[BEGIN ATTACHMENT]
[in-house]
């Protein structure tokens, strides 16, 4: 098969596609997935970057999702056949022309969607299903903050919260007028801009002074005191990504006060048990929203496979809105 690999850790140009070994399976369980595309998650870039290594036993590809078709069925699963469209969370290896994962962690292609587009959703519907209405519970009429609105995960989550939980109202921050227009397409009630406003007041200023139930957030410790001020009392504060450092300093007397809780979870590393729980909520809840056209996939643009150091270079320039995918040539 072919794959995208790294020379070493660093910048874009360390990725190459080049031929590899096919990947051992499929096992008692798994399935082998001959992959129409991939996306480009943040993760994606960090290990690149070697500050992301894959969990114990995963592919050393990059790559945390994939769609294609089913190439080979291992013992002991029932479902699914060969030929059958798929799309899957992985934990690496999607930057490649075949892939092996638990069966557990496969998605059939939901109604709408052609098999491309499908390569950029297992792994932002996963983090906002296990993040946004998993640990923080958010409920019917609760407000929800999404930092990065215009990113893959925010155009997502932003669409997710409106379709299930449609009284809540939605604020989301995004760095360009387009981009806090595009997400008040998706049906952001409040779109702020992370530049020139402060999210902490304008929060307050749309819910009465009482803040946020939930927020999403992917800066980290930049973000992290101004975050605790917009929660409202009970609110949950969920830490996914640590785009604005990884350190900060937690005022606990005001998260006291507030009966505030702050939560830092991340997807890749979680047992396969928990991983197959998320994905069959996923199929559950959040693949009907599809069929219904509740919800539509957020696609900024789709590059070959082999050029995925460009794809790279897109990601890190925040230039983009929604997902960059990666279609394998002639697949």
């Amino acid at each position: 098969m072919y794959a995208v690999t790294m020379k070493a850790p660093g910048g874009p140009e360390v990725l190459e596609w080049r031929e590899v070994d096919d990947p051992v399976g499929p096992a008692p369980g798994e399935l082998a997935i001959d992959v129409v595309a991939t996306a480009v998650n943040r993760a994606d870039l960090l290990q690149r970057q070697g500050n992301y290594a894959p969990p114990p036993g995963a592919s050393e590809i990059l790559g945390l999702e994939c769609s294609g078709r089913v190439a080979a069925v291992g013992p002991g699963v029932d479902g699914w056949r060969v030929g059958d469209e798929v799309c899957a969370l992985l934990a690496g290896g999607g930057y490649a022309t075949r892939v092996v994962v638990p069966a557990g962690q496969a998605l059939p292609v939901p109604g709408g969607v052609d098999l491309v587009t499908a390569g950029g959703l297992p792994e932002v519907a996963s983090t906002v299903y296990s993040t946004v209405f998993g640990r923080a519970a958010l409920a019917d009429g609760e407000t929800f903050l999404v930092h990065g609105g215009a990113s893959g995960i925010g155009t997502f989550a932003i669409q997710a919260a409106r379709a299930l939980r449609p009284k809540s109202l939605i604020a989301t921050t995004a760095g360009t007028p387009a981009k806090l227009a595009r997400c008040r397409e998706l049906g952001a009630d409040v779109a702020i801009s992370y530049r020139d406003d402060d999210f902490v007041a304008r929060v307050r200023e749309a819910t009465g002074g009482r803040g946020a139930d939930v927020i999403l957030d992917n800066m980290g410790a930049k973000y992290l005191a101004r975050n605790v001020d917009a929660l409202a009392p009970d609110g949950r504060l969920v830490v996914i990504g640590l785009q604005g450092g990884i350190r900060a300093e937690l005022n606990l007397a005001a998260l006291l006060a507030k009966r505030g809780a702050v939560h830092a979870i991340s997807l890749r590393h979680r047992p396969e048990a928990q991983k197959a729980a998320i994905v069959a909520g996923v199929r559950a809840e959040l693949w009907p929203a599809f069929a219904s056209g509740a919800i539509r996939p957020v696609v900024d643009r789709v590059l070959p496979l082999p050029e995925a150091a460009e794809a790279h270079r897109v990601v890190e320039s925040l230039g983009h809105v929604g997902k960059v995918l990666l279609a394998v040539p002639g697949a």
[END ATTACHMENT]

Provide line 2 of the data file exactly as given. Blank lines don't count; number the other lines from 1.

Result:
């Protein structure tokens, strides 16, 4: 098969596609997935970057999702056949022309969607299903903050919260007028801009002074005191990504006060048990929203496979809105 690999850790140009070994399976369980595309998650870039290594036993590809078709069925699963469209969370290896994962962690292609587009959703519907209405519970009429609105995960989550939980109202921050227009397409009630406003007041200023139930957030410790001020009392504060450092300093007397809780979870590393729980909520809840056209996939643009150091270079320039995918040539 072919794959995208790294020379070493660093910048874009360390990725190459080049031929590899096919990947051992499929096992008692798994399935082998001959992959129409991939996306480009943040993760994606960090290990690149070697500050992301894959969990114990995963592919050393990059790559945390994939769609294609089913190439080979291992013992002991029932479902699914060969030929059958798929799309899957992985934990690496999607930057490649075949892939092996638990069966557990496969998605059939939901109604709408052609098999491309499908390569950029297992792994932002996963983090906002296990993040946004998993640990923080958010409920019917609760407000929800999404930092990065215009990113893959925010155009997502932003669409997710409106379709299930449609009284809540939605604020989301995004760095360009387009981009806090595009997400008040998706049906952001409040779109702020992370530049020139402060999210902490304008929060307050749309819910009465009482803040946020939930927020999403992917800066980290930049973000992290101004975050605790917009929660409202009970609110949950969920830490996914640590785009604005990884350190900060937690005022606990005001998260006291507030009966505030702050939560830092991340997807890749979680047992396969928990991983197959998320994905069959996923199929559950959040693949009907599809069929219904509740919800539509957020696609900024789709590059070959082999050029995925460009794809790279897109990601890190925040230039983009929604997902960059990666279609394998002639697949």